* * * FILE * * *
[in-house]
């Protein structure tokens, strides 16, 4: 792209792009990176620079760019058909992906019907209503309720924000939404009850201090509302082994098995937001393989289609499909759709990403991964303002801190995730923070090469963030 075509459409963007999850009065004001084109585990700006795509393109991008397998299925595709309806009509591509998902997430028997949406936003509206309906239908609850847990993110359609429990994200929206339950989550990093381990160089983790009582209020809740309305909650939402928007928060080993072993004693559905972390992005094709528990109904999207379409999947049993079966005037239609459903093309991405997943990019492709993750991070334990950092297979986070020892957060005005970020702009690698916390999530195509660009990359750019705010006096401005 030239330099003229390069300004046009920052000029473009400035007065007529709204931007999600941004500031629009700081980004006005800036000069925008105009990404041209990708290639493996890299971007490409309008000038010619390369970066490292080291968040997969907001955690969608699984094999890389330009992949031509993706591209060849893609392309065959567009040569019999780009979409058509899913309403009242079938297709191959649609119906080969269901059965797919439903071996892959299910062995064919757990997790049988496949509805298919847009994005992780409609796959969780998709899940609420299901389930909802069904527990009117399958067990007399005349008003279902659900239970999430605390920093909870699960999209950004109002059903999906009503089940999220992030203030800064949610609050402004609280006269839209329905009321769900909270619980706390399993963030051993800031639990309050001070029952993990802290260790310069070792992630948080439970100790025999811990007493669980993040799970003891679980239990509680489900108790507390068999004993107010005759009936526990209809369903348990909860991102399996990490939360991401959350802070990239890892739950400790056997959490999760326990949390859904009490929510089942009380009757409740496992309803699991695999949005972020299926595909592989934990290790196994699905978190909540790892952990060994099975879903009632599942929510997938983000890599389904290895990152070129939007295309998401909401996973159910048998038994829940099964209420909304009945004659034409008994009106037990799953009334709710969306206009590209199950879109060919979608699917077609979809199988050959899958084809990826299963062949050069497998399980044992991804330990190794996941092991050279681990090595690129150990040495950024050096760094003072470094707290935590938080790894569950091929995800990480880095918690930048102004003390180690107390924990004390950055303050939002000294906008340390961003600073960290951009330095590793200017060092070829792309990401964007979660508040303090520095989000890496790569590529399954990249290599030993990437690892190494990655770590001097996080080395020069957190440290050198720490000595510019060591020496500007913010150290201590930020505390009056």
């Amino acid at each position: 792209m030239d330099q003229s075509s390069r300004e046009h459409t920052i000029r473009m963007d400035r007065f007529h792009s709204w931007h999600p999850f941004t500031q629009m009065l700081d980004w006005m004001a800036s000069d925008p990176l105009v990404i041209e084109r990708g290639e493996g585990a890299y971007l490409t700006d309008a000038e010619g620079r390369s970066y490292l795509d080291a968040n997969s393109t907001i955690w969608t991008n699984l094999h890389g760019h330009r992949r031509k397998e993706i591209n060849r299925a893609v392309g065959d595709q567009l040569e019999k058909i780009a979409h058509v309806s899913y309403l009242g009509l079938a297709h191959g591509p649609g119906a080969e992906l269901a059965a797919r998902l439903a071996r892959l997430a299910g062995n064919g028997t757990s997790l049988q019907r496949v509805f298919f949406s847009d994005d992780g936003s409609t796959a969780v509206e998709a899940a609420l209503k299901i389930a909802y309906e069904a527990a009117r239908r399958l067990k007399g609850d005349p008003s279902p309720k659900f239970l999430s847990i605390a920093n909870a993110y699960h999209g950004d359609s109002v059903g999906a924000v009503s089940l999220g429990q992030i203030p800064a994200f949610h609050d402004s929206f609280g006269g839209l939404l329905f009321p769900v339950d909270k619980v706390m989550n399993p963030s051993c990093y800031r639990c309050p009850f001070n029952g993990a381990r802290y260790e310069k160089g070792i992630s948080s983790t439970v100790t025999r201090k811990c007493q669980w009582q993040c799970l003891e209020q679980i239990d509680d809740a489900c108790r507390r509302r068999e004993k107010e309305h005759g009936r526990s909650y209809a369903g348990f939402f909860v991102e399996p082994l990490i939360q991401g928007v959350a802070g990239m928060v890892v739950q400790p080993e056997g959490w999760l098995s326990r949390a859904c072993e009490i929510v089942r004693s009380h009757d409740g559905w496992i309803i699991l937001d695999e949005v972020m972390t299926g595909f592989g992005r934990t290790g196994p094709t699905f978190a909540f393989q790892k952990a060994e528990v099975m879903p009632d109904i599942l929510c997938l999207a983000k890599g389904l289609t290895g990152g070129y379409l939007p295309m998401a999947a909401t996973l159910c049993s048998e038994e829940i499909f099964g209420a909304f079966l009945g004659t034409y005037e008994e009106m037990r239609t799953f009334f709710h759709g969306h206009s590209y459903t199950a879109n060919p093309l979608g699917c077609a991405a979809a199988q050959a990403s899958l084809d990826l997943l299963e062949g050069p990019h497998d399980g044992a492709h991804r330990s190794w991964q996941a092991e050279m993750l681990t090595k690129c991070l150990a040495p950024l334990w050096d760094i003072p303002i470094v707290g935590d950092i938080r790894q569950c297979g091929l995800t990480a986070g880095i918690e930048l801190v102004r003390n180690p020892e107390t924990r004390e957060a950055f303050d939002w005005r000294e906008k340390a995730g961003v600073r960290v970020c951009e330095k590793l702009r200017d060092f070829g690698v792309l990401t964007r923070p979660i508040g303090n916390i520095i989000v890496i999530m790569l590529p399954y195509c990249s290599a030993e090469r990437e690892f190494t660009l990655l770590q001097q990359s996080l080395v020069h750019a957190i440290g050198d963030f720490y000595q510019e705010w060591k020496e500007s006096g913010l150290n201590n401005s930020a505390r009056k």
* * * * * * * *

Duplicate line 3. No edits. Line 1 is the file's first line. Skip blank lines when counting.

């Amino acid at each position: 792209m030239d330099q003229s075509s390069r300004e046009h459409t920052i000029r473009m963007d400035r007065f007529h792009s709204w931007h999600p999850f941004t500031q629009m009065l700081d980004w006005m004001a800036s000069d925008p990176l105009v990404i041209e084109r990708g290639e493996g585990a890299y971007l490409t700006d309008a000038e010619g620079r390369s970066y490292l795509d080291a968040n997969s393109t907001i955690w969608t991008n699984l094999h890389g760019h330009r992949r031509k397998e993706i591209n060849r299925a893609v392309g065959d595709q567009l040569e019999k058909i780009a979409h058509v309806s899913y309403l009242g009509l079938a297709h191959g591509p649609g119906a080969e992906l269901a059965a797919r998902l439903a071996r892959l997430a299910g062995n064919g028997t757990s997790l049988q019907r496949v509805f298919f949406s847009d994005d992780g936003s409609t796959a969780v509206e998709a899940a609420l209503k299901i389930a909802y309906e069904a527990a009117r239908r399958l067990k007399g609850d005349p008003s279902p309720k659900f239970l999430s847990i605390a920093n909870a993110y699960h999209g950004d359609s109002v059903g999906a924000v009503s089940l999220g429990q992030i203030p800064a994200f949610h609050d402004s929206f609280g006269g839209l939404l329905f009321p769900v339950d909270k619980v706390m989550n399993p963030s051993c990093y800031r639990c309050p009850f001070n029952g993990a381990r802290y260790e310069k160089g070792i992630s948080s983790t439970v100790t025999r201090k811990c007493q669980w009582q993040c799970l003891e209020q679980i239990d509680d809740a489900c108790r507390r509302r068999e004993k107010e309305h005759g009936r526990s909650y209809a369903g348990f939402f909860v991102e399996p082994l990490i939360q991401g928007v959350a802070g990239m928060v890892v739950q400790p080993e056997g959490w999760l098995s326990r949390a859904c072993e009490i929510v089942r004693s009380h009757d409740g559905w496992i309803i699991l937001d695999e949005v972020m972390t299926g595909f592989g992005r934990t290790g196994p094709t699905f978190a909540f393989q790892k952990a060994e528990v099975m879903p009632d109904i599942l929510c997938l999207a983000k890599g389904l289609t290895g990152g070129y379409l939007p295309m998401a999947a909401t996973l159910c049993s048998e038994e829940i499909f099964g209420a909304f079966l009945g004659t034409y005037e008994e009106m037990r239609t799953f009334f709710h759709g969306h206009s590209y459903t199950a879109n060919p093309l979608g699917c077609a991405a979809a199988q050959a990403s899958l084809d990826l997943l299963e062949g050069p990019h497998d399980g044992a492709h991804r330990s190794w991964q996941a092991e050279m993750l681990t090595k690129c991070l150990a040495p950024l334990w050096d760094i003072p303002i470094v707290g935590d950092i938080r790894q569950c297979g091929l995800t990480a986070g880095i918690e930048l801190v102004r003390n180690p020892e107390t924990r004390e957060a950055f303050d939002w005005r000294e906008k340390a995730g961003v600073r960290v970020c951009e330095k590793l702009r200017d060092f070829g690698v792309l990401t964007r923070p979660i508040g303090n916390i520095i989000v890496i999530m790569l590529p399954y195509c990249s290599a030993e090469r990437e690892f190494t660009l990655l770590q001097q990359s996080l080395v020069h750019a957190i440290g050198d963030f720490y000595q510019e705010w060591k020496e500007s006096g913010l150290n201590n401005s930020a505390r009056k």